Palestine has the highest percentage in terms of enrolment in educational institutions in the Arab world. In fact, Palestine has a very low illiteracy rate compared to other Arab countries. Notwithstanding the fact that Palestinians face extremely harsh political and economic circumstances under the Israeli occupation, they have succeeded to a considerable extent in combating illiteracy.
The zeal for education amongst the Palestinians reflects their in-depth understanding of the famous quote of Confucius,
Education breeds confidence. Confidence breeds hope. Hope breeds peace.
Education is considered and used as a very potent tool by the Palestinians. Education has not only helped them to mobilize support for their struggle in various ways but has also helped them to counter Israeli narratives regarding the latter’s claim over the disputed land.
Israeli occupation and its erratic policies in the name of security has led to many obstacles for the Palestinians. Such erratic policies formulated and implemented in the name of security are well-orchestrated plans to weaken Palestinian resolve and thus demotivate them in every aspect of life. Thus it is increasingly seen that Israel’s policy has been to derail the whole progress made in terms of education by creating as many hurdles as possible.
Such hurdles are the checkpoints and the apartheid wall which segregates the Palestinian territories and makes physical access to educational institution a Herculean task for Palestinian students on an everyday basis; as well as various Israeli policies which attempt to paralyze and make obsolete educational programs initiated by the Palestinian Ministry of Education and Higher Education.
The organizers of the youth camp facilitated our interaction with Palestinian university students and professors from different Palestinian universities. Visits were organized to some universities: Birzeit University, An-Najah National University and Arab American University.
Birzeit University is located in Birzeit, near Ramallah. A seminar was conducted for us where different
the participants of the youth camp by the University professors and students. Different issues regarding higher education in an occupied territory were discussed in the seminar.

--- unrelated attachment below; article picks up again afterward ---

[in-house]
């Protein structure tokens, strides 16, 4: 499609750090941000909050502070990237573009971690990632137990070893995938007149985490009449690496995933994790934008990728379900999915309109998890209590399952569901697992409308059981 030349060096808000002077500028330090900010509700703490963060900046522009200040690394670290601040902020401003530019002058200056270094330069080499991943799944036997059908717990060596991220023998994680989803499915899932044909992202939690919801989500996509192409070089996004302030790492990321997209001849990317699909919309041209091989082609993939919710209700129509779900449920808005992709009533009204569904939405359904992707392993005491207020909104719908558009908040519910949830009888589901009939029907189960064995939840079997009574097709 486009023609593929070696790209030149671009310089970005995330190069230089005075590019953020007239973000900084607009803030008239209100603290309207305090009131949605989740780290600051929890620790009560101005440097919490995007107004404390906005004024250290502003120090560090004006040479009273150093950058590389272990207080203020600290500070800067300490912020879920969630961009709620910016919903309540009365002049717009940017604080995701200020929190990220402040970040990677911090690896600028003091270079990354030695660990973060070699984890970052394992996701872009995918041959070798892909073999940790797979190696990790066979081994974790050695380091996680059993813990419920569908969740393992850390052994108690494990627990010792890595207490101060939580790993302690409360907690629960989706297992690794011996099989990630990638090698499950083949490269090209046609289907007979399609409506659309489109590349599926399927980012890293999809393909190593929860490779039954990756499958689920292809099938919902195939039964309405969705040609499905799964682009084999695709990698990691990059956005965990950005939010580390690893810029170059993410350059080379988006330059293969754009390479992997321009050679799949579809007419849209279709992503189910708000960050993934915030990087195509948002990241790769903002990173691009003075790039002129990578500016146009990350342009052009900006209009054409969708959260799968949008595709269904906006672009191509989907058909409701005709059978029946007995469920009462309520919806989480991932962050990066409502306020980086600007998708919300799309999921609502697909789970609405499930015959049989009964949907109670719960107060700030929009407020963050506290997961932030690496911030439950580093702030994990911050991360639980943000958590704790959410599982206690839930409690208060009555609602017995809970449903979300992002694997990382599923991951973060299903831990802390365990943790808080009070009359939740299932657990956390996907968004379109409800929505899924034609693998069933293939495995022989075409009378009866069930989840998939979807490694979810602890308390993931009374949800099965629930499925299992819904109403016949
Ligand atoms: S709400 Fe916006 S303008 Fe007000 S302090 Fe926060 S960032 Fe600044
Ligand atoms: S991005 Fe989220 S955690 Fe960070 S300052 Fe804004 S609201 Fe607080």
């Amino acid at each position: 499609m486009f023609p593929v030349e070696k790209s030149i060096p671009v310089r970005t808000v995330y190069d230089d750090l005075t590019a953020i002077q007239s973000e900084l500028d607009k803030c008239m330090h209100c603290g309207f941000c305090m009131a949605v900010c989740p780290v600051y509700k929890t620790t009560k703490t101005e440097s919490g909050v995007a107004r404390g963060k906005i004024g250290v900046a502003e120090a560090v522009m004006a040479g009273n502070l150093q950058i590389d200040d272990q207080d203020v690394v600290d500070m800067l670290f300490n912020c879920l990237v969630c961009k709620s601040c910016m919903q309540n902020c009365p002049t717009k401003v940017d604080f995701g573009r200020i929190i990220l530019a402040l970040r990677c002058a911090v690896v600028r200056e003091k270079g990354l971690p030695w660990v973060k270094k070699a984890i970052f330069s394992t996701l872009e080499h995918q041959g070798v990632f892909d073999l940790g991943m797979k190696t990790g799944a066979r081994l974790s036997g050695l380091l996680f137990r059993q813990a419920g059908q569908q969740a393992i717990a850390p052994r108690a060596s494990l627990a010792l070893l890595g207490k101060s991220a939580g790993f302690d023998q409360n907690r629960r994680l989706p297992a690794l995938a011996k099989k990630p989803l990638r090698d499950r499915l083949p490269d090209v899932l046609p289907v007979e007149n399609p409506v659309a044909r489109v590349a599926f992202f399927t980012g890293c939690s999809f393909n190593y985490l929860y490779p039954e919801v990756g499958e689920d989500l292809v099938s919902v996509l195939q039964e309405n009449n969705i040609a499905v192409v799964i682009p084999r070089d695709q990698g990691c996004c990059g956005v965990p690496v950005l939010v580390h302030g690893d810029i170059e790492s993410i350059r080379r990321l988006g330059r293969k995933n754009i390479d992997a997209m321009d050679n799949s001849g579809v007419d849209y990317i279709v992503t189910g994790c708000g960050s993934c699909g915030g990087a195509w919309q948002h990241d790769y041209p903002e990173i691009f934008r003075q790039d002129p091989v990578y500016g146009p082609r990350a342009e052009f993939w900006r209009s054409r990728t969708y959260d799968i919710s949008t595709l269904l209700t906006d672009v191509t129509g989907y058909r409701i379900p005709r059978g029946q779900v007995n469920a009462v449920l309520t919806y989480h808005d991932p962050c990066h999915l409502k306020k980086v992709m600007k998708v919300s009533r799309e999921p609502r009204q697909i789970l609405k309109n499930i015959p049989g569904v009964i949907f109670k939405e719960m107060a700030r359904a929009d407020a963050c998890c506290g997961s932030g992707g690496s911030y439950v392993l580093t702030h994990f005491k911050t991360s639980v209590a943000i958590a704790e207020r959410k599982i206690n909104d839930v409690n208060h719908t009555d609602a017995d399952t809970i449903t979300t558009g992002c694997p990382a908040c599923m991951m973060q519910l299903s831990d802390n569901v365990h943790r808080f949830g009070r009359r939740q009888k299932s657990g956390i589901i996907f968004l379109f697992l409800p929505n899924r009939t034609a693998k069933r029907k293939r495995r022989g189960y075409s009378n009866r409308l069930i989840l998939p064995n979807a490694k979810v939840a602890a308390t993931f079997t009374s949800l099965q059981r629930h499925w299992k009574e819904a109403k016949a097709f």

One of the concerns that most students talked about was the difficulty they face on a regular basis in reaching the university from their homes. Checkpoints and other impediments instituted by the Israeli military authority in the West Bank lead to a loss of a considerable amount of time spent travelling. In fact, students who travel from their homes very often fail to actually reach the university due to frequent Israeli blockades and denial of permission to cross checkpoints.
They complained that such impediments hamper their education to a considerable extent. I was really impressed when one student acknowledged that their primary challenge as a student is to refuse to give up and to complete their higher education in the best possible manner under such debilitating circumstances.
Professors of the university similarly narrated their experiences in overcoming the various hurdles they face in imparting quality education to their students. The detention of professors by the Israeli army is not a new phenomenon in Palestine. Such detention also thwarts the educational process in the universities.
At times, universities are completely shut down by the Israeli army on the pretext that the universities are nests of anti-Israeli violence. Birzeit University was, in fact, closed from 1988 till 1992 by the Israeli army.
After the seminar was over, we had a tour of the university and also got the chance to view an exhibition organized by the students on the Gaza Reconstruction.
The other university I got to visit in the West Bank was the Al-Najah National University in Nablus. Some of the participants of the youth camp visited Jenin the same day and thus they got to visit the Arab American University.
There was a small museum with a collection of Palestinian artifacts, old documents from pre-1948 periods, as well as traditional Palestinian costumes. One of the faculty members from the university accompanied us and gave us much information regarding those artifacts and documents. We had a tour of the university and then had a possibility to talk with a few students from the university.
Visiting the universities in Palestine was a learning experience for me. It was motivating to find the zeal amongst the Palestinian youth and the professors for education. They have been fighting all odds to learn and grow in life. There is no guarantee of employment once they complete their higher education. They are well aware of this fact but still their desire to obtain higher education is commendable.
Palestine’s top position amongst all Arab countries in terms of literacy rate testifies to the strong conviction amongst Palestinians regarding the importance of education in their national struggle for independence as well as a way to grow and develop in life.